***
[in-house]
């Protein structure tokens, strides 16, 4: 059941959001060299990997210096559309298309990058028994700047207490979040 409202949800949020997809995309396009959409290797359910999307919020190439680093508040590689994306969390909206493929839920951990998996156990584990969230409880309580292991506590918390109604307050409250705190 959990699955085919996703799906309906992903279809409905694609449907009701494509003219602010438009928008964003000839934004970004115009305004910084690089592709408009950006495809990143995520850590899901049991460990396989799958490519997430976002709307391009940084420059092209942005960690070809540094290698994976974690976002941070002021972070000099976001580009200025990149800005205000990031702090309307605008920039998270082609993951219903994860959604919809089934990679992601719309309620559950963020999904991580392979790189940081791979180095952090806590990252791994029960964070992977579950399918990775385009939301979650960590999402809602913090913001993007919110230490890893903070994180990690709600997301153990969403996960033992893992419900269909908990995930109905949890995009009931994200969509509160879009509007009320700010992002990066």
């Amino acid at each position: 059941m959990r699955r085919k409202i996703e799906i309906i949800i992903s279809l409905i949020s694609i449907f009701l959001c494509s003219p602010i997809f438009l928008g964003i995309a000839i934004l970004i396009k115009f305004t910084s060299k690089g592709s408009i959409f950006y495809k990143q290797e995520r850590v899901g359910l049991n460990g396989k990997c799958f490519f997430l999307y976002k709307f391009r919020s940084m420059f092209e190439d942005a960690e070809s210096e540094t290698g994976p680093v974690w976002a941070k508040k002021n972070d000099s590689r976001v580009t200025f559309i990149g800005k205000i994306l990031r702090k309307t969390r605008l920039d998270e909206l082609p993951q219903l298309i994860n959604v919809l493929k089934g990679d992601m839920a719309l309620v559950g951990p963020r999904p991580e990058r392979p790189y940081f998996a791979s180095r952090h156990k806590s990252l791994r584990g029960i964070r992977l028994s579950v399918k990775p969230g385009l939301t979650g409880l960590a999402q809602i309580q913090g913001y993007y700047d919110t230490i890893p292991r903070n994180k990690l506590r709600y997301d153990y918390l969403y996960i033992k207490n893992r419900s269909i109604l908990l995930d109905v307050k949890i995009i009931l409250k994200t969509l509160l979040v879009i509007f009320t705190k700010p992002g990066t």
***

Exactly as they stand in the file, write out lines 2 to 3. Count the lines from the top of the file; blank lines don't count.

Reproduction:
């Protein structure tokens, strides 16, 4: 059941959001060299990997210096559309298309990058028994700047207490979040 409202949800949020997809995309396009959409290797359910999307919020190439680093508040590689994306969390909206493929839920951990998996156990584990969230409880309580292991506590918390109604307050409250705190 959990699955085919996703799906309906992903279809409905694609449907009701494509003219602010438009928008964003000839934004970004115009305004910084690089592709408009950006495809990143995520850590899901049991460990396989799958490519997430976002709307391009940084420059092209942005960690070809540094290698994976974690976002941070002021972070000099976001580009200025990149800005205000990031702090309307605008920039998270082609993951219903994860959604919809089934990679992601719309309620559950963020999904991580392979790189940081791979180095952090806590990252791994029960964070992977579950399918990775385009939301979650960590999402809602913090913001993007919110230490890893903070994180990690709600997301153990969403996960033992893992419900269909908990995930109905949890995009009931994200969509509160879009509007009320700010992002990066």
């Amino acid at each position: 059941m959990r699955r085919k409202i996703e799906i309906i949800i992903s279809l409905i949020s694609i449907f009701l959001c494509s003219p602010i997809f438009l928008g964003i995309a000839i934004l970004i396009k115009f305004t910084s060299k690089g592709s408009i959409f950006y495809k990143q290797e995520r850590v899901g359910l049991n460990g396989k990997c799958f490519f997430l999307y976002k709307f391009r919020s940084m420059f092209e190439d942005a960690e070809s210096e540094t290698g994976p680093v974690w976002a941070k508040k002021n972070d000099s590689r976001v580009t200025f559309i990149g800005k205000i994306l990031r702090k309307t969390r605008l920039d998270e909206l082609p993951q219903l298309i994860n959604v919809l493929k089934g990679d992601m839920a719309l309620v559950g951990p963020r999904p991580e990058r392979p790189y940081f998996a791979s180095r952090h156990k806590s990252l791994r584990g029960i964070r992977l028994s579950v399918k990775p969230g385009l939301t979650g409880l960590a999402q809602i309580q913090g913001y993007y700047d919110t230490i890893p292991r903070n994180k990690l506590r709600y997301d153990y918390l969403y996960i033992k207490n893992r419900s269909i109604l908990l995930d109905v307050k949890i995009i009931l409250k994200t969509l509160l979040v879009i509007f009320t705190k700010p992002g990066t």